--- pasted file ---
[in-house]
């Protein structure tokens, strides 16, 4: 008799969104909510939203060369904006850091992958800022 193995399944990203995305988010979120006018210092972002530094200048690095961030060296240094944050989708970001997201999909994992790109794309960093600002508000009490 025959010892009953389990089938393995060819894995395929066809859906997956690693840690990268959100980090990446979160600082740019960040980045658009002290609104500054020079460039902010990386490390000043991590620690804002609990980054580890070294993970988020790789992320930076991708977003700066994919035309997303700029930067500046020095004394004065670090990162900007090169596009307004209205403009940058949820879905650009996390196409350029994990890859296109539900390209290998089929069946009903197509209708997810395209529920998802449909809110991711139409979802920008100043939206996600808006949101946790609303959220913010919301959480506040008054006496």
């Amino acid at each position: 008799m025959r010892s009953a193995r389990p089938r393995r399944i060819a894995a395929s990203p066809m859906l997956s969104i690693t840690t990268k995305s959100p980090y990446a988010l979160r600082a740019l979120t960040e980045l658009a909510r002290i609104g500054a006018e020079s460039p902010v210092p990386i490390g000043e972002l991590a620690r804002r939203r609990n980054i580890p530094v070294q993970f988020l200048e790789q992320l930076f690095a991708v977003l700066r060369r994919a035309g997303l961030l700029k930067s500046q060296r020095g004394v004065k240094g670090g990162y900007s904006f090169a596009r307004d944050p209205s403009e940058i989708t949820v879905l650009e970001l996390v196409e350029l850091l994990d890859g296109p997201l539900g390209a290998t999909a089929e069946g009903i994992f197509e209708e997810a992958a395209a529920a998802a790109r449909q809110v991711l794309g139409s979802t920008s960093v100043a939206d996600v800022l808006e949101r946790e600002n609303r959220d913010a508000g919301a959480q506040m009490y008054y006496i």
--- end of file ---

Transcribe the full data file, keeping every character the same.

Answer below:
[in-house]
């Protein structure tokens, strides 16, 4: 008799969104909510939203060369904006850091992958800022 193995399944990203995305988010979120006018210092972002530094200048690095961030060296240094944050989708970001997201999909994992790109794309960093600002508000009490 025959010892009953389990089938393995060819894995395929066809859906997956690693840690990268959100980090990446979160600082740019960040980045658009002290609104500054020079460039902010990386490390000043991590620690804002609990980054580890070294993970988020790789992320930076991708977003700066994919035309997303700029930067500046020095004394004065670090990162900007090169596009307004209205403009940058949820879905650009996390196409350029994990890859296109539900390209290998089929069946009903197509209708997810395209529920998802449909809110991711139409979802920008100043939206996600808006949101946790609303959220913010919301959480506040008054006496």
């Amino acid at each position: 008799m025959r010892s009953a193995r389990p089938r393995r399944i060819a894995a395929s990203p066809m859906l997956s969104i690693t840690t990268k995305s959100p980090y990446a988010l979160r600082a740019l979120t960040e980045l658009a909510r002290i609104g500054a006018e020079s460039p902010v210092p990386i490390g000043e972002l991590a620690r804002r939203r609990n980054i580890p530094v070294q993970f988020l200048e790789q992320l930076f690095a991708v977003l700066r060369r994919a035309g997303l961030l700029k930067s500046q060296r020095g004394v004065k240094g670090g990162y900007s904006f090169a596009r307004d944050p209205s403009e940058i989708t949820v879905l650009e970001l996390v196409e350029l850091l994990d890859g296109p997201l539900g390209a290998t999909a089929e069946g009903i994992f197509e209708e997810a992958a395209a529920a998802a790109r449909q809110v991711l794309g139409s979802t920008s960093v100043a939206d996600v800022l808006e949101r946790e600002n609303r959220d913010a508000g919301a959480q506040m009490y008054y006496i």